Derby Cathedral

The Cathedral of all Saints, known as Derby Cathedral, is a church in the city of Derby and the seat of the Bishop of Derby. It dates back a very long way, with the original church founded by King Edmund the first in about 943. According to the Domesday book, it belonged to the king and was served by a college of seven priests but the original structure didn’t survive with no traces found.

The current cathedral dates back to the 14th century. It appears it was based on a mediaeval building which drawings show was about the same size as the present church and it wasn’t known why it was pulled down, possibly because it became structurally unstable. The 212 feet tower dates back from 1510 and saw an execution take place on the Burton Road in Derby under the Protestant persecutions of Queen Mary.

The Cathedral, which was previously known as All Sts Church, became a Cathedral on 1 July 1927 and contains the oldest ring of 10 bells in the United Kingdom. Other treasures to be found inside include an 18th century nave with a wrought iron rood screen by Robert Bakewell. The entrance gates are also by him but these were only relocated to the Cathedral from St Mary’s gate in 1957. The Memorial to Bess of Hardwick and the Cavendish brasses, including those of Henry Cavendish and Georgiana Spencer, the wife of one of the Dukes of Devonshire, who lived at Chatsworth, can also be found at Derby Cathedral.

In late 2005, a pair of peregrine falcons had taken up residence on the cathedral tower, and in the last few years they have gathered quite a following. Originally nesting on a small wooden ledge installed on the tower, three chicks were raised which fledged and left the city that summer, but two more were raised in 2007. It was then that to web cams were installed which broadcast the progress of the peregrines through the night and day to hundreds of thousands of people all over the world. It’s now possible to follow the peregrines progress through the nesting and breeding seasons as well is via an official blog, diary and latest news section to be found on Derby Cathedral’s website.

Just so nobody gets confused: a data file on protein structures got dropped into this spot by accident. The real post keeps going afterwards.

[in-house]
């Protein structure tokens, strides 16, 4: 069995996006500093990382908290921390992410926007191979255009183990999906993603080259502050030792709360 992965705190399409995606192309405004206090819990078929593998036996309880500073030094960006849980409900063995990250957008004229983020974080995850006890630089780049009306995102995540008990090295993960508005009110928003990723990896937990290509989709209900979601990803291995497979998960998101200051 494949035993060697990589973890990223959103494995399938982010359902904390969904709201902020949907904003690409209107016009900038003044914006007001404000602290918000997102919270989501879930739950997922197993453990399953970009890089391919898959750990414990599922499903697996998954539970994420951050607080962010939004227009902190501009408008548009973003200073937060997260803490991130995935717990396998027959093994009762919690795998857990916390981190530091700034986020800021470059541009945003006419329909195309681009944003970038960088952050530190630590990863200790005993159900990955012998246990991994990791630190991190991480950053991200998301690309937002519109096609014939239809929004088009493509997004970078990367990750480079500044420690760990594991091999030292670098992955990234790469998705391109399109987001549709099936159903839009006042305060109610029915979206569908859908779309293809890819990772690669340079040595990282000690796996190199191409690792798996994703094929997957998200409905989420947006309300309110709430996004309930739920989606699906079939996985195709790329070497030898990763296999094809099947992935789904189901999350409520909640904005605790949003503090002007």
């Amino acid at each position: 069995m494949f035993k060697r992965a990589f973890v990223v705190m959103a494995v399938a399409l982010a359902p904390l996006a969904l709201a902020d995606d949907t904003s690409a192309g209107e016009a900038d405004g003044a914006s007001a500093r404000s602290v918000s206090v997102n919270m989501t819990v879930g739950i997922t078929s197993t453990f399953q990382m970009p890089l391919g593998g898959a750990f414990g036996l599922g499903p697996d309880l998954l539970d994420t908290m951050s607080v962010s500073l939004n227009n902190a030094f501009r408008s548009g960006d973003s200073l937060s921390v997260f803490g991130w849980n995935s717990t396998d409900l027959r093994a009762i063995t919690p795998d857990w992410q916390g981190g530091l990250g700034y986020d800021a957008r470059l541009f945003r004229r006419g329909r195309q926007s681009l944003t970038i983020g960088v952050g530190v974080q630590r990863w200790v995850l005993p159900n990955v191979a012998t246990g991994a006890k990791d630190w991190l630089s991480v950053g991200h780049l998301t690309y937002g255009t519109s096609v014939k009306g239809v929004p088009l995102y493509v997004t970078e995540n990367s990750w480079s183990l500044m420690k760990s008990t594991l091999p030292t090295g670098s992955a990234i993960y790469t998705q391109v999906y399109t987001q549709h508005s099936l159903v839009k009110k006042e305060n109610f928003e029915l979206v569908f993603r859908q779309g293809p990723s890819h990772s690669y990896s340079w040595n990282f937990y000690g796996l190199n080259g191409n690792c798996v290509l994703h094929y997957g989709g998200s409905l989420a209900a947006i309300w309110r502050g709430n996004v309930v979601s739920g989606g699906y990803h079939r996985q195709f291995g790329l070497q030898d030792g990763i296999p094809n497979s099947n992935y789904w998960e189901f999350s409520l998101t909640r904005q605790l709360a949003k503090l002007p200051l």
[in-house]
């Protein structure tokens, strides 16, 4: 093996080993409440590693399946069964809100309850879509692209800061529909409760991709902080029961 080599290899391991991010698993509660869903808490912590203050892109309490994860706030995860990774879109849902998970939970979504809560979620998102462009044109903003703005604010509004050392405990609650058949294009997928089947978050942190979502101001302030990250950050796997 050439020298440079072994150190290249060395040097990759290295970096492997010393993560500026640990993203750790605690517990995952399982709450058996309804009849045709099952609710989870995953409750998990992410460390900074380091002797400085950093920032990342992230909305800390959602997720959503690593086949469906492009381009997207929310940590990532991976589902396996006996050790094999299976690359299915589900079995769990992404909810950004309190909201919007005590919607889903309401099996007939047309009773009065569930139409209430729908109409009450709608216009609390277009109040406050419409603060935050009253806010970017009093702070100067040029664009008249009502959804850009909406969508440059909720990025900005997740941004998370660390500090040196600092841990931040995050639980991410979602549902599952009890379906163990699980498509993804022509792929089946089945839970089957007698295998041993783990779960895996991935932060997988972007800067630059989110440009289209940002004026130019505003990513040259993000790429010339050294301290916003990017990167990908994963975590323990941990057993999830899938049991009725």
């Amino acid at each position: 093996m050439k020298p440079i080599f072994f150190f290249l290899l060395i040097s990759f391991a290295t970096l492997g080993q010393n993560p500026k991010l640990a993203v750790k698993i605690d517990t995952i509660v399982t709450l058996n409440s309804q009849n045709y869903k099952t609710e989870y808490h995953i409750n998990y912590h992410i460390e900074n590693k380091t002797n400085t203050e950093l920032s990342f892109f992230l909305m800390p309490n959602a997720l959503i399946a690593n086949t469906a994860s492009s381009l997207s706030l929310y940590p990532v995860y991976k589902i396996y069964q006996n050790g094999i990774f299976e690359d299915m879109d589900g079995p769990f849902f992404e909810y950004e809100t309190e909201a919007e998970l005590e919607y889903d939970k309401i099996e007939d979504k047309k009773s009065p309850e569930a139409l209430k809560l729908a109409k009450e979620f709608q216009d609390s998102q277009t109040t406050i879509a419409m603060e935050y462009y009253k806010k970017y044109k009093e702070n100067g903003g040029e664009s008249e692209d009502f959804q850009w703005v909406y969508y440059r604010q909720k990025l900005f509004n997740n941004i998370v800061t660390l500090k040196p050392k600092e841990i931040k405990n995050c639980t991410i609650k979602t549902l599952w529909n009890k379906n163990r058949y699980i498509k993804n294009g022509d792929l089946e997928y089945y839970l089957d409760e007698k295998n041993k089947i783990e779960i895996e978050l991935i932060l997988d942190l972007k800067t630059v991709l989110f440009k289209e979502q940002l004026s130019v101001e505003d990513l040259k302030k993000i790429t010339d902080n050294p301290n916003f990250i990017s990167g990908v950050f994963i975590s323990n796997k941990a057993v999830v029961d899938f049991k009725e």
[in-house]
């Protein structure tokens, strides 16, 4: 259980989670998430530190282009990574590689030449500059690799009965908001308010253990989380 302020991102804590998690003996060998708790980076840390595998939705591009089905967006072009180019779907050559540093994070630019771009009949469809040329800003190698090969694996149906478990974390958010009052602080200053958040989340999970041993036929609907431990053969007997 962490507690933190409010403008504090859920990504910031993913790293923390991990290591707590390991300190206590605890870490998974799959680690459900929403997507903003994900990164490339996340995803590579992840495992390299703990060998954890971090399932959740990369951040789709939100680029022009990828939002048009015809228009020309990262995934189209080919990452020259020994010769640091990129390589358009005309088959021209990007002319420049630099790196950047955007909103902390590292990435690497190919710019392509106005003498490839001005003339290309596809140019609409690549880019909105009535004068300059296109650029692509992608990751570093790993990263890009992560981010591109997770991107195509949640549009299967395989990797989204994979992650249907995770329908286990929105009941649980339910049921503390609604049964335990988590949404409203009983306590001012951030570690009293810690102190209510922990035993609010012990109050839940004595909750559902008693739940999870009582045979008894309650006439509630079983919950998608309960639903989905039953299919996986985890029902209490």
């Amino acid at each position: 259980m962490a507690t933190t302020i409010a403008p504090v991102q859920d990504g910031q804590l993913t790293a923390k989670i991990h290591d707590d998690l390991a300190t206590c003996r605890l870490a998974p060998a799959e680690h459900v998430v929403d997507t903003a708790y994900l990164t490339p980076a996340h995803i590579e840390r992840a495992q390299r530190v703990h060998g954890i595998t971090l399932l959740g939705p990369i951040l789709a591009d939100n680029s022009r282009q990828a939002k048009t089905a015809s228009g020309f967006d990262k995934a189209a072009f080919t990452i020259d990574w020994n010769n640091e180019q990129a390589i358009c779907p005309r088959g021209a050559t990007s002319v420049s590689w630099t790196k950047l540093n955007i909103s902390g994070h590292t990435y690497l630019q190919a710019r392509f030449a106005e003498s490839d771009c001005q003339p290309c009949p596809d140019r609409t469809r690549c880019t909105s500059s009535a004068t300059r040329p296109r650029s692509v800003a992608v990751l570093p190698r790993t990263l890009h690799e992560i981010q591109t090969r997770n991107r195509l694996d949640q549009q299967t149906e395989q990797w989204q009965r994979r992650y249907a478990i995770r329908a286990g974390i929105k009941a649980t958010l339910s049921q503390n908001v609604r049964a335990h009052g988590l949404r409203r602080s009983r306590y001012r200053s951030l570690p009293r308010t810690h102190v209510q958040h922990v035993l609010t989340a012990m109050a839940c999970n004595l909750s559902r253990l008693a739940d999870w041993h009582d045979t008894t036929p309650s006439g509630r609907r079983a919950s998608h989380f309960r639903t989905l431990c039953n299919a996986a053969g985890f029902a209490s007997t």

Derby Cathedral is much more than a beautiful building and the Bishop gathers the clergy and people of the dioceses of Derby, for the ordinations of new priests and deacons. It is governed by the Dean and chapter, foUr priests known as canons, and four lay people. The Dean and Canons have a responsibility for maintaining the daily worship of the Cathedral, as well as managing its life and ministry assisted by the many volunteers.

Its mission involves adult education and schools work but also welcomes visitors, pilgrims and is there for people in distress sharing the Christian faith and engaging in dialogue with those of other faiths, working in close cooperation with the city, the University and other institutions. The Cathedral warmly welcomes visiting choirs to sing evensong on Saturdays throughout the year or to sing Sunday services during school holiday periods.

In 2009 more than 150 members of the Derby Mountain rescue team abseiled down the tower, the charity and further abseiled have taken place in 2011 and 2012. In 2012, the entrance gates were refurbished and renamed the Queen Elizabeth the 2nd Gates to celebrate the Queen’s Diamond Jubilee.